Couldn’t make Cannes? The (James) Caan Film Festival awaits.
While the film industry is busy taking in the sun — and, one imagines, some movies — in the French coastal resort town of Cannes, Eric Hynes is once again thinking about Caan — James Caan.
“I think he’s underrated as a sort of reader of lines,” said Hynes, curator of film at Astoria’s Museum of the Moving Image and creator of the museum’s Caan Film Festival, a celebration of the actor best known for his turn as Sonny Corleone in “The Godfather” that kicks off July 11. “He’s of that era of masculine Hollywood stars, but also kind of has these surprising aspects — there’s a goofy quality, he’s also Jewish. There’s the Elliot Gould mold, as well, but he’s also sort of way more upfront masculine and reads as Italian.”
Or, as Seth Rogen put it in “Yearbook,” his recent collection of short stories, ”James Caan is actually a scary Jew, which is almost unheard of. He’s in his own lane, Jew-wise.”
Hynes has long been a fan of Caan’s work; every year around the Cannes Film Festival, he would joke on Twitter about an alternate, Caan-centric program. In 2017, he made the pun a reality with a 12-film lineup starring the Bronx-born, Queens-raised method actor, including some deep cuts like, “Cinderella Liberty,” rarely — if ever — screened after its original 1973 theatrical release. (“The Godfather” was left off the slate the first year — too easy.)
What started as a lark became a serious commitment to an oeuvre, and a hit with audiences.
The festival’s t-shirts, a riff on the Cannes logo with Caan’s furrowed brow peering over a laurel leaf, sold out in both 2017 and 2018, the last time the festival ran. Requests for the shirt have reached his inbox from Saudi Arabia. People came from as far as Seattle to participate. But for Hynes, the success of the Caan Festival has been foremost about a marriage of institution and subject.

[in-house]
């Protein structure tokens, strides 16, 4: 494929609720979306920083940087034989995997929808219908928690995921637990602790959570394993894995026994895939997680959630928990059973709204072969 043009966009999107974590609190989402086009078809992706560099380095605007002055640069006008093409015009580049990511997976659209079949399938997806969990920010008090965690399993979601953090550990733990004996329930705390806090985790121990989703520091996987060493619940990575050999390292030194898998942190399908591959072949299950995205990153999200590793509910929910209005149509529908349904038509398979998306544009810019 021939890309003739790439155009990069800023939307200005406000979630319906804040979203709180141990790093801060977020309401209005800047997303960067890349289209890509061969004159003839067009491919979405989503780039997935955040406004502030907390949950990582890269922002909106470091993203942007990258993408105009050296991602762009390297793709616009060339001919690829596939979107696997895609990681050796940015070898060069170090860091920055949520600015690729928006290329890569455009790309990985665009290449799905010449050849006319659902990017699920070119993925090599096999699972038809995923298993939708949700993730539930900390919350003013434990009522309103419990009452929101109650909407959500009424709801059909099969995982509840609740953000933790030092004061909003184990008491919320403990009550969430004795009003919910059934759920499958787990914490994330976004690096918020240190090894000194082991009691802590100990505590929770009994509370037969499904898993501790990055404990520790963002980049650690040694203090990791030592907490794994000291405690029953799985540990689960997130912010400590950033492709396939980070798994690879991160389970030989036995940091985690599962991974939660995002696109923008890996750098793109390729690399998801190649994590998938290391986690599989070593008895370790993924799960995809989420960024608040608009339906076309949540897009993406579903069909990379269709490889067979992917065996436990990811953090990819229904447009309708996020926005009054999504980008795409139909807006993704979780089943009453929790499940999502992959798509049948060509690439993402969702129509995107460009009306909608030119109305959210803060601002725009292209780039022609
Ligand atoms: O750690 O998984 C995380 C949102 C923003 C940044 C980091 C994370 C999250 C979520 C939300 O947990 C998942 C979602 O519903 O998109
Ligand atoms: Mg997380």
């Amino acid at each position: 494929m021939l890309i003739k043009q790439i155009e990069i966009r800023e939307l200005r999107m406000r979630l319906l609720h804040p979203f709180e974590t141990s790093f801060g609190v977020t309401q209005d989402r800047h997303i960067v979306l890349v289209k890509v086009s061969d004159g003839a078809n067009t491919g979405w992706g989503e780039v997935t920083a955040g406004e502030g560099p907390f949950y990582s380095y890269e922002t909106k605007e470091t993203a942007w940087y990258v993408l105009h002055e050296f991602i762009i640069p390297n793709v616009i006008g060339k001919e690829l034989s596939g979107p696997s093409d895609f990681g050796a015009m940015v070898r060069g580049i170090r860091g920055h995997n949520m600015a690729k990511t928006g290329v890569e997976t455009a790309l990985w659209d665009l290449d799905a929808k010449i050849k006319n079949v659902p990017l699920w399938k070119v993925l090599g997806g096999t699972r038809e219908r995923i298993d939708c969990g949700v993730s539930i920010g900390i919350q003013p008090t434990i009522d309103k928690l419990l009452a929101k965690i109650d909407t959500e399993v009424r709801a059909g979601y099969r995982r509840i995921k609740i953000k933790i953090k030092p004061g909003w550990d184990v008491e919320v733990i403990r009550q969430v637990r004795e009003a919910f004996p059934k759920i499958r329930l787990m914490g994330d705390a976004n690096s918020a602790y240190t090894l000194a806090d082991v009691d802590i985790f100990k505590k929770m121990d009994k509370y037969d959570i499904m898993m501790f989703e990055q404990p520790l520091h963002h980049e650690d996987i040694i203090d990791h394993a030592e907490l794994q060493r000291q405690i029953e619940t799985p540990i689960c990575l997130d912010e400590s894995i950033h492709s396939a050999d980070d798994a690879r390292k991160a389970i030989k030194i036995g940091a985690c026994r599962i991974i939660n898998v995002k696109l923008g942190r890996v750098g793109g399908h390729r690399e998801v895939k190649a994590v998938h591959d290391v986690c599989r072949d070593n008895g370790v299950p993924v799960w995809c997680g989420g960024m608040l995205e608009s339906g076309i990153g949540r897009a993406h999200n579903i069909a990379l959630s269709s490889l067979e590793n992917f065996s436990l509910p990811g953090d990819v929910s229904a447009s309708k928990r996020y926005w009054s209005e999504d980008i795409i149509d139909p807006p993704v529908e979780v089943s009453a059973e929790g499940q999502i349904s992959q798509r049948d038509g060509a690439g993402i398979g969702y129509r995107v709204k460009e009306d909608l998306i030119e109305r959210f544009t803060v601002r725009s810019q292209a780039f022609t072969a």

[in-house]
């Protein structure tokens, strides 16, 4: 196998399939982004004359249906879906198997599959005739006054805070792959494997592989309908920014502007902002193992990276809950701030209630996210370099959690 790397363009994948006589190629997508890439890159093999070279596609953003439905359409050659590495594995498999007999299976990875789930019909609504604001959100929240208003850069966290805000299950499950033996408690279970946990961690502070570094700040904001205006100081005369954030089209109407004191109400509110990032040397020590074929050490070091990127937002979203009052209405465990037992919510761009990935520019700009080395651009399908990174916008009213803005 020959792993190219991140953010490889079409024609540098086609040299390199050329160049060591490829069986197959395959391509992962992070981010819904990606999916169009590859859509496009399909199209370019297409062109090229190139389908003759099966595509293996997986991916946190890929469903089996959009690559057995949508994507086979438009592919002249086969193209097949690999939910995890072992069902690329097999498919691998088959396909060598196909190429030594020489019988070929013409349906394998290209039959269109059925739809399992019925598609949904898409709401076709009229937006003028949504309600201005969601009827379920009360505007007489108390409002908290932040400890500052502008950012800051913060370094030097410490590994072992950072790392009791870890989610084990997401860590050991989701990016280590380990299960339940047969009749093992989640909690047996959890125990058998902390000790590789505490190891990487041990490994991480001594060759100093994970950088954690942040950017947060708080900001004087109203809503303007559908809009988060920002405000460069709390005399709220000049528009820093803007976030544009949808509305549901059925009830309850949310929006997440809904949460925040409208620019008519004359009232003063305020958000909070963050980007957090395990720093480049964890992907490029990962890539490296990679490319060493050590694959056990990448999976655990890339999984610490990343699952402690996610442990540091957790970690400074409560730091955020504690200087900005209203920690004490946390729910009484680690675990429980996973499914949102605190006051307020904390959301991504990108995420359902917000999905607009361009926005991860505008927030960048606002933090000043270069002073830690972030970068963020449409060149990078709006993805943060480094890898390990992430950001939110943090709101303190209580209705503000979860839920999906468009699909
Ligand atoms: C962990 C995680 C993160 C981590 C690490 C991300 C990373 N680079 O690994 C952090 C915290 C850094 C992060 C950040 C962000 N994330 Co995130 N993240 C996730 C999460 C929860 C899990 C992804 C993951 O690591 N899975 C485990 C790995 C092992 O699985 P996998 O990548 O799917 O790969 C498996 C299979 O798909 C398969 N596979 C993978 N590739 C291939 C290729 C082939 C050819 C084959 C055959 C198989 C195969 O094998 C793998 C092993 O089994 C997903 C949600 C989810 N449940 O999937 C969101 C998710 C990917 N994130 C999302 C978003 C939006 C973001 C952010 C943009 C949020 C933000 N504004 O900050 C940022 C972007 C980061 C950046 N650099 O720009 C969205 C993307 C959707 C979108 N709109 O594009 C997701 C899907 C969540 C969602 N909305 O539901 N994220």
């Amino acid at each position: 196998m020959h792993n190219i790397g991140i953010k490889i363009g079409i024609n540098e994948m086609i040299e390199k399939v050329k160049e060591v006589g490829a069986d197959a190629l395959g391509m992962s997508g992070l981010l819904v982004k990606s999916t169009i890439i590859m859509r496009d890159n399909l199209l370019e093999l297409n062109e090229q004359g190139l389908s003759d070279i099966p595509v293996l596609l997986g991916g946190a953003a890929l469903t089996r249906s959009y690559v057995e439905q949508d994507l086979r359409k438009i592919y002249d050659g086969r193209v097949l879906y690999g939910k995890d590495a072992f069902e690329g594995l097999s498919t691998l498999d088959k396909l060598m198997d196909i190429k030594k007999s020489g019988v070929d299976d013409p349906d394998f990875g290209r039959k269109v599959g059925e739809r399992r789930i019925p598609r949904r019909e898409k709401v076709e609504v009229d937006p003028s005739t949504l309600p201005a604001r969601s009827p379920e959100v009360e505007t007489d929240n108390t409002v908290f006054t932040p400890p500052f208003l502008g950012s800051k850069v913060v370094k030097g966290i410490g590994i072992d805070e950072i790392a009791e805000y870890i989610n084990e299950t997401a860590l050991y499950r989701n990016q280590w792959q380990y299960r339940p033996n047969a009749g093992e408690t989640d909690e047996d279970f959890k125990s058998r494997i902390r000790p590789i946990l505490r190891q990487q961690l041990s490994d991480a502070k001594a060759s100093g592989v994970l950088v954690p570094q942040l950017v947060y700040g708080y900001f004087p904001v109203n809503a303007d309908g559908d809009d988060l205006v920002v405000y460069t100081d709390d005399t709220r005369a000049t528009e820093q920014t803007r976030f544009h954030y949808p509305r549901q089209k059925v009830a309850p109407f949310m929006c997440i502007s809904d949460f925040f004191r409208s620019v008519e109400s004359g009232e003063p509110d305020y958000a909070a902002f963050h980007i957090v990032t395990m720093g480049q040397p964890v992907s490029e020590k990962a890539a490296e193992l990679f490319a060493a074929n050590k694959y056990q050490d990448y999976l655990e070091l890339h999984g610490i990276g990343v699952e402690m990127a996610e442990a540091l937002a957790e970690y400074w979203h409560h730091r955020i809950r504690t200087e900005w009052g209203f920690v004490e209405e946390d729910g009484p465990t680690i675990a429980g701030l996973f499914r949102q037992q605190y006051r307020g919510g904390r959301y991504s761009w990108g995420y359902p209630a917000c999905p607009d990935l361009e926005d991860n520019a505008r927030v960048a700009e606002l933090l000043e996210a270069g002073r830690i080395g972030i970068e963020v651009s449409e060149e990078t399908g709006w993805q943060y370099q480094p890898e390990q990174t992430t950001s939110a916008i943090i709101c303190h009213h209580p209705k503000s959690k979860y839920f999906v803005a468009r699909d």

“It’s honoring a Queens boy — somebody who was raised right across the tracks there in Sunnyside,” Hynes said.
As the museum slowly reopens from the pandemic, Hynes’ revival of the Caan Film Festival is an opportunity to revive a beloved program. Because just one of the museum’s two screens is now open, the usual slate of films has been narrowed down to two fan favorites: Norman Jewison’s “Rollerball” and Michael Mann’s “Thief,” the latter of which Hynes called Caan’s best performance.
But I had to know: Did Caan know this was happening and, given his “scary” reputation, was there any chance of his future involvement?
“We are in touch with his people, and I can’t speak to what that might lead to, but we’re hopeful,” Hynes said. “He’s aware of it, excited about it, and I’m eager to hear back to see what he’ll do about it.”